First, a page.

1. Anonymous Coward
      Anonymous Coward

      Re: Sometimes it's impossible

      Err were not talking about a minor project. we're talking about Google

      By default Chrome and Play apps are set to auto update, unless permission changes are required.

      1. heyrick Silver badge

        Re: Sometimes it's impossible

        "By default Chrome and Play apps are set to auto update"

        Auto update is the first thing that I turn off, having been bitten several times by useful apps where an update takes away half of the useful features and makes them paid extras. If there's an app I like, I'll back it up so if I don't like the update, I can roll back.

    2. sabroni Silver badge
      Thumb Up

      Re: I do some work on a relatively small project.

      Well that's comparable to Chrome.

  7. Charlie Clark Silver badge

    Meh

    In this case Google got the process slightly wrong. You can compare this with how it deals with CVE issues which are kept private until the updated working code is released. I'd expect Google to be better on this next time but really there isn't much to see.

    When it comes to security patches fixing the code as soon as possible is priority. You must assume that if Microsoft has been able to discover the flaw, then the NSA and others will have been as well. Then there's distribution: Google made it possible for Chrome to update itself very early on because it knows that many people don't always know how to deal with requests to update software. Even so, corporates and distros, and in this case, possibly Android is affected through WebView. But the inability of others to supply their customers with the patched software should never be an excuse for holding back a release. And even if they released the binaries without publicly visible changes to source code or issue tracker, then black hats would probably be able to detect the changes quickly.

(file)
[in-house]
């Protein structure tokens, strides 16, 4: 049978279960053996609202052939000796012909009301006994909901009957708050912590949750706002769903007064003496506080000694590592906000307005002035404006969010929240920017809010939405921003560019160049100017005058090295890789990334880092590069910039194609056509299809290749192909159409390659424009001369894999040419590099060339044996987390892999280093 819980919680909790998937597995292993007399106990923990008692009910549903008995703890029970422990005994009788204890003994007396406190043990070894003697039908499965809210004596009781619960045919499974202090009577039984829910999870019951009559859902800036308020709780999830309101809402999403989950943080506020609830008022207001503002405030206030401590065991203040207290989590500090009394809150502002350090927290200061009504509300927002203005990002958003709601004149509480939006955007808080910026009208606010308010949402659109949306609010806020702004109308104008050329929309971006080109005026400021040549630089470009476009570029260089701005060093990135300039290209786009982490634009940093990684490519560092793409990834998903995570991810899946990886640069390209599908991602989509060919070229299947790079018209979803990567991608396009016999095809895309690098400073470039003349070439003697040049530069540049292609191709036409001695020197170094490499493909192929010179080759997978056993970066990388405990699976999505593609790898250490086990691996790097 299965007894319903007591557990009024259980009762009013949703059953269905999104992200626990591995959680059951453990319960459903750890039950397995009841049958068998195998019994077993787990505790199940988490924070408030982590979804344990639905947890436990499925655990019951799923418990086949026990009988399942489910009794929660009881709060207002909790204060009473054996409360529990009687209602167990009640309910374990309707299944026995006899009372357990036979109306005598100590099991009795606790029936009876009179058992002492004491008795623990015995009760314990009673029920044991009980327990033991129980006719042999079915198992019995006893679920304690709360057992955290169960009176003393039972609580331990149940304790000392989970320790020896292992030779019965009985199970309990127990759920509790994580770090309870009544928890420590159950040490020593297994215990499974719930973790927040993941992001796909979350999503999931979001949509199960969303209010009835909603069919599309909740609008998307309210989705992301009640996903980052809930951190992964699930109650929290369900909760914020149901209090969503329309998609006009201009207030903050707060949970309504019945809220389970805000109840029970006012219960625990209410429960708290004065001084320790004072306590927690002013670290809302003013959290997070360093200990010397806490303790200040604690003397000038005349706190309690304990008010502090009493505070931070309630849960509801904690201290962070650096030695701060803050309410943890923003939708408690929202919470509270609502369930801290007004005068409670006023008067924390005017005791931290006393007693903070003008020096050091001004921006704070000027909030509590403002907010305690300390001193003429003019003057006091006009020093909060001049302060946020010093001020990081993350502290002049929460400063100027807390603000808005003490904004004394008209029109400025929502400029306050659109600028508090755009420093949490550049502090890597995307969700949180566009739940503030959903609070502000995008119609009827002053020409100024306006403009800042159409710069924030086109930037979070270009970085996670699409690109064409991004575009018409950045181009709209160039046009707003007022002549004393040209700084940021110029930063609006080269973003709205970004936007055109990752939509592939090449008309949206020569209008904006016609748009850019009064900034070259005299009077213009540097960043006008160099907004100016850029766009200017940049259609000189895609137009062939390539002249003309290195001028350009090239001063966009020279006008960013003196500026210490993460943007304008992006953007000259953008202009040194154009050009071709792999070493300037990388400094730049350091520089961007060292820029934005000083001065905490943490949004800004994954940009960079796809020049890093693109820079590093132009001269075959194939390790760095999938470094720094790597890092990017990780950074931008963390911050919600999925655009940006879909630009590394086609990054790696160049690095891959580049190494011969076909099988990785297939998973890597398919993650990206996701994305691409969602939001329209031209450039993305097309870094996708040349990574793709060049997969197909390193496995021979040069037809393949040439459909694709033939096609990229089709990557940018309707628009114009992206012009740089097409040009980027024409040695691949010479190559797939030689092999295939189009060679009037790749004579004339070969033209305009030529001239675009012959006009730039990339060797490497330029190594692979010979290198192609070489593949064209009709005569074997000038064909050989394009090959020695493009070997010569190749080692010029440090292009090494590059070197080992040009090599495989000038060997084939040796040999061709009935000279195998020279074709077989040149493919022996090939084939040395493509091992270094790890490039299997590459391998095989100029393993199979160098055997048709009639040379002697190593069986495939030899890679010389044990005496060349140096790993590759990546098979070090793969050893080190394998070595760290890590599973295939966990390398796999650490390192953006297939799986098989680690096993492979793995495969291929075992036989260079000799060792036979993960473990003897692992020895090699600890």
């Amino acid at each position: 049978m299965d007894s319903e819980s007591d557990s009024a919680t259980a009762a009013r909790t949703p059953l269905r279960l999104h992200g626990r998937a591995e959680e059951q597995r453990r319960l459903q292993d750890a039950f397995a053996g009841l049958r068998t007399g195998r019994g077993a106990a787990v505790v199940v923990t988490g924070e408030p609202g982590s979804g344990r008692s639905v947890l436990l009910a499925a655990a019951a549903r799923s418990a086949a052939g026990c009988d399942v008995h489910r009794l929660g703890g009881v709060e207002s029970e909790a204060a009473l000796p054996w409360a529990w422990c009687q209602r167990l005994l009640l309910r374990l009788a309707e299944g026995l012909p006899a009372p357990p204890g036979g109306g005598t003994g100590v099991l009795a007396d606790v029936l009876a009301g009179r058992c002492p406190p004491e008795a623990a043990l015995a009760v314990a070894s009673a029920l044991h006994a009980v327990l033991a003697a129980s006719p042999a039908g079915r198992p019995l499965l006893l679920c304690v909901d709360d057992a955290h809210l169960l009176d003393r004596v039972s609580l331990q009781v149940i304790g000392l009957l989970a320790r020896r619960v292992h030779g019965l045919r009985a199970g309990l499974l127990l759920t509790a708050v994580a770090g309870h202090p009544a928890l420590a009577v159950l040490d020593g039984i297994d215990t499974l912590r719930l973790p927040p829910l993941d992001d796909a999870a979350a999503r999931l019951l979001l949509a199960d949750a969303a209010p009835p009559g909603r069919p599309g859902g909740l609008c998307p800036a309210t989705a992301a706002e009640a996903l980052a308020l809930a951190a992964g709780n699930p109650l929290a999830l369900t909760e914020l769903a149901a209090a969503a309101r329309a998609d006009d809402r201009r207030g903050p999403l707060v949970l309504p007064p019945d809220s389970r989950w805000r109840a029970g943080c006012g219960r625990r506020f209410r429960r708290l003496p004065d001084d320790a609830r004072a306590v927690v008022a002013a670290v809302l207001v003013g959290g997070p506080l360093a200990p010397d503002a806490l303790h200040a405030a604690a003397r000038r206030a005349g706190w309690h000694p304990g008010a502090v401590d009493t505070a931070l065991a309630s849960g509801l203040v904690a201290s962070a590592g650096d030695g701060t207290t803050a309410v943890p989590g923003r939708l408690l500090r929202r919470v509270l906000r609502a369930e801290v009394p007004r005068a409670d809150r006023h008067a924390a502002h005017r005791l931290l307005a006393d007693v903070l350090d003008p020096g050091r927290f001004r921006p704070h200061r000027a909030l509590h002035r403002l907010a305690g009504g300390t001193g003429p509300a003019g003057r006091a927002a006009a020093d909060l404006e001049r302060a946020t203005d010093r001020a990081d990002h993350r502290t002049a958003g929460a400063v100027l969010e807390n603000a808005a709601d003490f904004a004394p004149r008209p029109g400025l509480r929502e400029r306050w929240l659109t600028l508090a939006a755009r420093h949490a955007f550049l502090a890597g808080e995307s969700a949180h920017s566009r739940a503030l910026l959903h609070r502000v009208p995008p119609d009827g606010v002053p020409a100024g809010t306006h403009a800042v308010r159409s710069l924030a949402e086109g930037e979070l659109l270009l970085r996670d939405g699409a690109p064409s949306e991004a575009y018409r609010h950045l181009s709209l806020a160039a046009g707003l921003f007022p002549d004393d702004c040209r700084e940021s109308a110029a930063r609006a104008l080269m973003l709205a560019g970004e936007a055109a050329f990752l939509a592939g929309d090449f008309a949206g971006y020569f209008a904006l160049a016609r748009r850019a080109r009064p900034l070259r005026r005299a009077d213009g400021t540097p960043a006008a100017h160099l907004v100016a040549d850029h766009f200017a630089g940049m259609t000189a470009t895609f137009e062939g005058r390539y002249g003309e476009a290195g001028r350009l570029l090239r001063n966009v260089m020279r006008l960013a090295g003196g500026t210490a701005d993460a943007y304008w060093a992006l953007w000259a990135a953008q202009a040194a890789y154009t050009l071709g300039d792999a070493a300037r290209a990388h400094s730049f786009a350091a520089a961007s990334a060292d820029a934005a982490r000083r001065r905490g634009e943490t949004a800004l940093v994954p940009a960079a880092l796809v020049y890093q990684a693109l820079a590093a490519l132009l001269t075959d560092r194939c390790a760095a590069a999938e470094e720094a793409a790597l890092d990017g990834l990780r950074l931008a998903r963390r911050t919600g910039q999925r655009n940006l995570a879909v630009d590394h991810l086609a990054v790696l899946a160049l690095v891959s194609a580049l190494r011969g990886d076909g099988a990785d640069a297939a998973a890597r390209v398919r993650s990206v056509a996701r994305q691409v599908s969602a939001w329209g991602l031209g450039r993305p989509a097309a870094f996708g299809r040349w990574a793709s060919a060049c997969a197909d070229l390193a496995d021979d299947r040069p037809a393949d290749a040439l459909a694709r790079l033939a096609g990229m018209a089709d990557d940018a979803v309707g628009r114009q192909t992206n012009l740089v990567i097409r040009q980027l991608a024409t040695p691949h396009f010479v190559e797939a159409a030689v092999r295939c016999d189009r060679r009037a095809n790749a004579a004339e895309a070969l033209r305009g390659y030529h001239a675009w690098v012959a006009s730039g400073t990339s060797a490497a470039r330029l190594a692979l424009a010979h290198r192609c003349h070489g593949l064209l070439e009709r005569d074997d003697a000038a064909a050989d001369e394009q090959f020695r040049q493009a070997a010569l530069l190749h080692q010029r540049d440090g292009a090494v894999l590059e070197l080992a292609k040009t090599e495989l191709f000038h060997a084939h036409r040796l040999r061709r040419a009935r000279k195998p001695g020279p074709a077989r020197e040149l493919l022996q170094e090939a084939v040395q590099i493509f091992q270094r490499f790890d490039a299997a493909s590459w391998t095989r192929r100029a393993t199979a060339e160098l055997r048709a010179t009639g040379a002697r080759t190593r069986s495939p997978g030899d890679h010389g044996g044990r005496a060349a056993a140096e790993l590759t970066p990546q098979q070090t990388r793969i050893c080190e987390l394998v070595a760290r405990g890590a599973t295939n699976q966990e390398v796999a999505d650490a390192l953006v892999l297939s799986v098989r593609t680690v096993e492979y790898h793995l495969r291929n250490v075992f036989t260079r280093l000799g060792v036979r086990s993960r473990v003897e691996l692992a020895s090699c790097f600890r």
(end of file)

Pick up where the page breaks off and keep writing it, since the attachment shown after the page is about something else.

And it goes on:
1. I ain't Spartacus Gold badge

      Re: Meh

      But the inability of others to supply their customers with the patched software should never be an excuse for holding back a release.

      Why not? Surely this is something you should risk assess. Rather than adopting rigid rules, you should look at the risk and particular circumstances and choose the policy that exposes your users to the smallest risk you can.

      That means taking the real world into account. MS decided on one patch day a month in the hopes that more of their patches would be applied quicker - as there was only one set to test per month. On a schedule when people could plan for it. It has a risk, in leaving people unpatched for vulns that are known about, but the upside is that more patches will actually be applied. They also retain the ability to do emergency patches, if they deem that necessary. It's not a perfect solution, but that's because this is the real world, not the perfect one.

  8. Tigra 07 Silver badge
    Trollface

    Tongue in cheek

    "The advertising giant did not respond to a request for comment"

    Google copying apple for a change?

  9. Nick Kew Silver badge

    This is a real issue ...

    In order to make a release, we need to push out release candidates. Those, at the very least, will contain whatever security fixes are required. And if a release candidate differs from the relevant public code repo, eyebrows will be raised, and blackhats very interested.

    Our preferred solution typically involves committing the fixes quietly, with commit messages that don't mention any security implication of what's being done. The fix, but not the issue, is then public for as long as it takes to release. The security issues are announced when the release candidate successfully becomes a release.

    1. Charlie Clark Silver badge

      Re: This is a real issue ...

      Relying on innocuous commit messages sounds optimistic but might your only option if you really need to provide public release candidates.

    2. Ken Hagan Gold badge

      Re: This is a real issue ...

      "In order to make a release, we need to push out release candidates. "